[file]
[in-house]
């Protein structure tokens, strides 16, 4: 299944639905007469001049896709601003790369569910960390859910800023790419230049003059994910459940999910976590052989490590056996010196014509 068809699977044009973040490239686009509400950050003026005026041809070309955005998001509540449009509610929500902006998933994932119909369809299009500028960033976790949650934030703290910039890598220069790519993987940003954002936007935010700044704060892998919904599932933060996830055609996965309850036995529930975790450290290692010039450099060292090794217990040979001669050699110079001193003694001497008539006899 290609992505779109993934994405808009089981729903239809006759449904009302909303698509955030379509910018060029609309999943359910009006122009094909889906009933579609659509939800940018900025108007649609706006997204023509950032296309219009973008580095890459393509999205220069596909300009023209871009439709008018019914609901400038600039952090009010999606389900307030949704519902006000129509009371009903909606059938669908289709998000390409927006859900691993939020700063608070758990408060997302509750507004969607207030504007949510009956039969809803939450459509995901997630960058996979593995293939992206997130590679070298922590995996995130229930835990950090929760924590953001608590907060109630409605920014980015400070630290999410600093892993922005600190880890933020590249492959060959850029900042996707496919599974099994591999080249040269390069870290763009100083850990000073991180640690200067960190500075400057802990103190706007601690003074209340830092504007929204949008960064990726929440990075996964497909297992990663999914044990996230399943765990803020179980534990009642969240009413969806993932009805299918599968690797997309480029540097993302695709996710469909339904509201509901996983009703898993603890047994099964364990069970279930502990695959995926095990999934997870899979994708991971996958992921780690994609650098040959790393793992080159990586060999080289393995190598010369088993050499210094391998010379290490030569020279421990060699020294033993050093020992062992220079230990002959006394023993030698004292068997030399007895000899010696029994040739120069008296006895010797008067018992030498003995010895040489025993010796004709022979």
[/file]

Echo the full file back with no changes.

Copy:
[in-house]
């Protein structure tokens, strides 16, 4: 299944639905007469001049896709601003790369569910960390859910800023790419230049003059994910459940999910976590052989490590056996010196014509 068809699977044009973040490239686009509400950050003026005026041809070309955005998001509540449009509610929500902006998933994932119909369809299009500028960033976790949650934030703290910039890598220069790519993987940003954002936007935010700044704060892998919904599932933060996830055609996965309850036995529930975790450290290692010039450099060292090794217990040979001669050699110079001193003694001497008539006899 290609992505779109993934994405808009089981729903239809006759449904009302909303698509955030379509910018060029609309999943359910009006122009094909889906009933579609659509939800940018900025108007649609706006997204023509950032296309219009973008580095890459393509999205220069596909300009023209871009439709008018019914609901400038600039952090009010999606389900307030949704519902006000129509009371009903909606059938669908289709998000390409927006859900691993939020700063608070758990408060997302509750507004969607207030504007949510009956039969809803939450459509995901997630960058996979593995293939992206997130590679070298922590995996995130229930835990950090929760924590953001608590907060109630409605920014980015400070630290999410600093892993922005600190880890933020590249492959060959850029900042996707496919599974099994591999080249040269390069870290763009100083850990000073991180640690200067960190500075400057802990103190706007601690003074209340830092504007929204949008960064990726929440990075996964497909297992990663999914044990996230399943765990803020179980534990009642969240009413969806993932009805299918599968690797997309480029540097993302695709996710469909339904509201509901996983009703898993603890047994099964364990069970279930502990695959995926095990999934997870899979994708991971996958992921780690994609650098040959790393793992080159990586060999080289393995190598010369088993050499210094391998010379290490030569020279421990060699020294033993050093020992062992220079230990002959006394023993030698004292068997030399007895000899010696029994040739120069008296006895010797008067018992030498003995010895040489025993010796004709022979």